The Pirates of Penzance
nytheatre.com review by Pamela Butler
March 8, 2007
I imagine there are any number of us who would otherwise not go out in this most brutal of weather, but for duty, though we may call it something else—commitment, responsibility, maintaining the social fabric. Nevertheless, out we venture, lest shirking duty plague us. This was on my mind as I headed over to the New York State Theater to see the New York City Opera's new production of The Pirates of Penzance, or The Slave of Duty. If you are not familiar with the work of W.S. Gilbert and Arthur Sullivan, this is an ever-brilliant and refreshing comic opera that shows off the rapier English wit and musical might of two great showmen from the age of Queen Victoria.
If you don't know the plot, the quick story is: a young orphaned boy, Frederic, is in the care of his nurse who is supposed to make sure he is apprenticed to a pilot, but she mishears "pilot" as "pirate" and thus young Frederic is apprenticed to the Pirates of Penzance. Being a slave of duty (because he's British and the Queen is Victoria?), he must see out his indenture. But also being a slave of duty means he will have to kill all these pirates when he is free; they are criminals after all.
We meet him as he turns 21 and is ready to part from the sorry lot. He's never seen another woman but his nurse, Ruth, who wants to marry him, but he suspects Ruth is not the be-all/end-all of maidens and looks forward to his freedom to find out. The Stanley girls (all 20 of them here) appear, and he meets Mabel, his true love, and the pirates as well meet their potential brides. There are, however, a series of hurdles to clear before unions can be made. The girls' father, the Major General, will not allow his daughters to marry pirates. What to do? Much delectable ado before all is happily resolved.
In the thrall of the orchestra's opening overture, light and leisurely under the baton of Gerald Steichen, I've forgotten all about the cold and am quickly engaged by rows of lushly clad young ladies whose bustled behinds float like so many robust flowers in a velvety black field. We're all watching the opening parade of comically graphic signs and symbols passing before us. The set itself is the theatre, with all its elements appearing in various guises. It's all a stage, the world, so it's been said. The production grandly tips a hat to a gallery of British writers of wit and renown, so from the start I am alerted to look for each homage as it appears.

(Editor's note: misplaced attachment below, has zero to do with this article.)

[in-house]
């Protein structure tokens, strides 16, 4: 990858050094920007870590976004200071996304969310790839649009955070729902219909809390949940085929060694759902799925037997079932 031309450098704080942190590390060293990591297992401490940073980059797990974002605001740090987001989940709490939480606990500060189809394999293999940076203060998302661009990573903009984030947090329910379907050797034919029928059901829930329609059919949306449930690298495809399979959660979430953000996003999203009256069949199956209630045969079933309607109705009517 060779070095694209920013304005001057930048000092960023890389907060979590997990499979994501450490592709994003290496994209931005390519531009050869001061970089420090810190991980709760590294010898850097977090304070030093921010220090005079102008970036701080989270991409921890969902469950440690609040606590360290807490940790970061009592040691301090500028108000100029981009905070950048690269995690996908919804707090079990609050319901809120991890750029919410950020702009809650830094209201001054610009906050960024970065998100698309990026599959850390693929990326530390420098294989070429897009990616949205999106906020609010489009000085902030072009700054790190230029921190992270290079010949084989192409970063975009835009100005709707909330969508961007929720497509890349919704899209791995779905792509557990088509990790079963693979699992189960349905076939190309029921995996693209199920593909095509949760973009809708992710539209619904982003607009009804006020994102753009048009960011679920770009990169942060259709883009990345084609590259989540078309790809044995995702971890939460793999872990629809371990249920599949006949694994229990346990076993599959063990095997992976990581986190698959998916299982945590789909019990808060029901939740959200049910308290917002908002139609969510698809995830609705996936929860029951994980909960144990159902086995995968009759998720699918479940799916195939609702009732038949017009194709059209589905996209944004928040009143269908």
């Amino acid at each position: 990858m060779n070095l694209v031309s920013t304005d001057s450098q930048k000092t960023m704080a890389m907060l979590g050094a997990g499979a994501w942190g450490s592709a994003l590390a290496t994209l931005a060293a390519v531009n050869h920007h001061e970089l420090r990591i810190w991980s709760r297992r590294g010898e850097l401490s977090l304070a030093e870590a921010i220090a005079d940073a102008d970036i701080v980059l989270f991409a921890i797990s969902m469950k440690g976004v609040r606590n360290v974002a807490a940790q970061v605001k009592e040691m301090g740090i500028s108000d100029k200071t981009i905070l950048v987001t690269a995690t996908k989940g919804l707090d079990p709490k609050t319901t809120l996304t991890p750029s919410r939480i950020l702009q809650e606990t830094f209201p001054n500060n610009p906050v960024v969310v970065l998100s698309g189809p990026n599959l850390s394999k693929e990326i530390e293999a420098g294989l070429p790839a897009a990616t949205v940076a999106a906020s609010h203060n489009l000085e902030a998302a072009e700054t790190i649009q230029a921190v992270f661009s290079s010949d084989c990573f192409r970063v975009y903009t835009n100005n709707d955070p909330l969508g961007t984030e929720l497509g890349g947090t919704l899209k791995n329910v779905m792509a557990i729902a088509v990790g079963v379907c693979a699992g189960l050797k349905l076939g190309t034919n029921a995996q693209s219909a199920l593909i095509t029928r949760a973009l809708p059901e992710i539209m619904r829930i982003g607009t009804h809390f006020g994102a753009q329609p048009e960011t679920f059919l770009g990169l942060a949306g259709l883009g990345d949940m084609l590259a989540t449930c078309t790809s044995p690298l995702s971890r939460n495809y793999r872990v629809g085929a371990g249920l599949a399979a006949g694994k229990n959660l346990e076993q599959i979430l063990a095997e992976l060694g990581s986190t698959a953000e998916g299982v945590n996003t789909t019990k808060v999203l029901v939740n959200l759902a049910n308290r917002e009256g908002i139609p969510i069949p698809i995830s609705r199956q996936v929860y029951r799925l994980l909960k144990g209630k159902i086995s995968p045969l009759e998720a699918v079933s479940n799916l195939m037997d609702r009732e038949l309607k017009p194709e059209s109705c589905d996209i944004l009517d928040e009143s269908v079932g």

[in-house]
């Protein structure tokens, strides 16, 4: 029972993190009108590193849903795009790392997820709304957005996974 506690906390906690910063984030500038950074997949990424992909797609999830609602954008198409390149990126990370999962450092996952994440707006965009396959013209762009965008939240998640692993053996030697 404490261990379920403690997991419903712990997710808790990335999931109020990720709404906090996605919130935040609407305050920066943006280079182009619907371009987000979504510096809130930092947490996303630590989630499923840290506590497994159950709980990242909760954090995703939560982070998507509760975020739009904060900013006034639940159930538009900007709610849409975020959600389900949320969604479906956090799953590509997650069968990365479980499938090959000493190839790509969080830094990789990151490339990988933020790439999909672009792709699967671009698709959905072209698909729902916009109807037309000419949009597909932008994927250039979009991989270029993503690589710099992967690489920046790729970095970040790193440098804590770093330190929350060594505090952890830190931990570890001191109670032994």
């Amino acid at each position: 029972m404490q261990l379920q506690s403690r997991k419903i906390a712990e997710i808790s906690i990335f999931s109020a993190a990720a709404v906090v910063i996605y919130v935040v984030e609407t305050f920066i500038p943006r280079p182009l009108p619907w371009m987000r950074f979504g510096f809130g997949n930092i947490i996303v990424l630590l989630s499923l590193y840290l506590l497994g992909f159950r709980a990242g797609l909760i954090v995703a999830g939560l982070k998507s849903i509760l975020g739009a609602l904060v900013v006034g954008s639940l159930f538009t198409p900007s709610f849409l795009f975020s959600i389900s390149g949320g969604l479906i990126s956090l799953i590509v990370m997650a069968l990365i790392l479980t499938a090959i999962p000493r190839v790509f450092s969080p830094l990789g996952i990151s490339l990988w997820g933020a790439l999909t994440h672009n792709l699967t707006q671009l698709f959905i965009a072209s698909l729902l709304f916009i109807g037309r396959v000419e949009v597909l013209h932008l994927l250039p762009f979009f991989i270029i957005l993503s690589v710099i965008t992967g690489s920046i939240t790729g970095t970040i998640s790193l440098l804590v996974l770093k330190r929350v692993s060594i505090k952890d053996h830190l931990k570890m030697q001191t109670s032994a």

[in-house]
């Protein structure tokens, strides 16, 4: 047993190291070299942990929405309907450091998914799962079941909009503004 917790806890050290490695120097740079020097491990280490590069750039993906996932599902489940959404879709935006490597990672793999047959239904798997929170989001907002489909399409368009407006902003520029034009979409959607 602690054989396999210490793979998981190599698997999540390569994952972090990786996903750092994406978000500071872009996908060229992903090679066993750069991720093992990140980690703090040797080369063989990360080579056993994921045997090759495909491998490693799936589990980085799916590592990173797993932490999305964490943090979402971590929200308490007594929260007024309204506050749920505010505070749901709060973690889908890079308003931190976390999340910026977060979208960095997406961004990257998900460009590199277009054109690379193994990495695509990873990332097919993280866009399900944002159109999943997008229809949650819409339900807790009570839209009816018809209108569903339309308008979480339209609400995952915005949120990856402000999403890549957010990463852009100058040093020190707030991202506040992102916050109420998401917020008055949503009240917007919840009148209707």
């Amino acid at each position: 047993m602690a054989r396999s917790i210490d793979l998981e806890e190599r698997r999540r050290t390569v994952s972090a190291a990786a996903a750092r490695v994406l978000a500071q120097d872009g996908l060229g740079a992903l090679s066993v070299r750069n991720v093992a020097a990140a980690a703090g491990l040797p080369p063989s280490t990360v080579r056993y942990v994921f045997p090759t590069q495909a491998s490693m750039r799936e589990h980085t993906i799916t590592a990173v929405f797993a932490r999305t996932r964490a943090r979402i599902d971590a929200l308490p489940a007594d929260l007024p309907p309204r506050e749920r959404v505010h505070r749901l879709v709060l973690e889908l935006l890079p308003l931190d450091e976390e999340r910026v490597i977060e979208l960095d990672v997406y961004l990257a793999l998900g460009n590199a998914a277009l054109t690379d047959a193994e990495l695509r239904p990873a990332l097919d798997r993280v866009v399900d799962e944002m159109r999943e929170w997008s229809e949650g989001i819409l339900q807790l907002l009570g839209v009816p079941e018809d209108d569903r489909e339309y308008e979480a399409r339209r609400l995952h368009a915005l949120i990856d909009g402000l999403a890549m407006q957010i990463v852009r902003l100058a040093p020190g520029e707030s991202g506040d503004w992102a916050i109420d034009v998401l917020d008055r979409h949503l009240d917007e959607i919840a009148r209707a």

There are numerous opportunities to shine here and the City Opera has put the polish on. The chorus of maidens, pirates and police offer lively support for the leads who each, in turn, give real personality to their colorful characters.
Myrna Paris's nurse Ruth, dominating poor Frederic, made me think immediately of John Tenniel's Red Queen in Lewis Carroll's Wonderland, but she easily becomes an enthusiastic pirate-ess when her fate changes.
Frederic is endearing and loveable as played by Matt Morgan. He has a genuine youthful idealism, and despair as he navigates his particular plight. Marc Kudisch, almost as good-looking as Johnny Depp, is the dashing Pirate King, a good hearted swashbuckler, and his first mate, Samuel, stands out as played by Scott Guinn.
Sarah Jane McMahon is also delightful as Mabel. She has great comic pitch and timing, and during a parry with a flute, she really shows off her vocal ability. But she has other amazing talents which she demonstrates in one hand-over-foot exit. It has to be seen to be appreciated.
Mark Jacoby delivers "I am the Perfect Model of a Modern Major General" with precise articulation and such feverish speed that it alone is worth the ticket, and he doesn't slur a syllable. In his golden robe he looks like a gilded chess piece, another example of the stage whimsy I enjoy so much.
Kevin Burdette, as the Chief of Police, seems to be part charmed snake. Not only does he create a singular and energetic presence, he moves with comic, undulating grace. Lynne Hockney's choreography also keeps the large ensemble looking fluid and light on its feet.
The are many memorable pictures, as well as the familiar tunes, to take away, thanks to the mischievous work of the production's creators. John Conklin's set is fresh and innovative, and Jess Goldstein is responsible for the witty and lush costumes, while Pat Collins's lighting design richly enhances the action. Director Lillian Groag has given us one great entertainment here. I hope there is more G&S to come.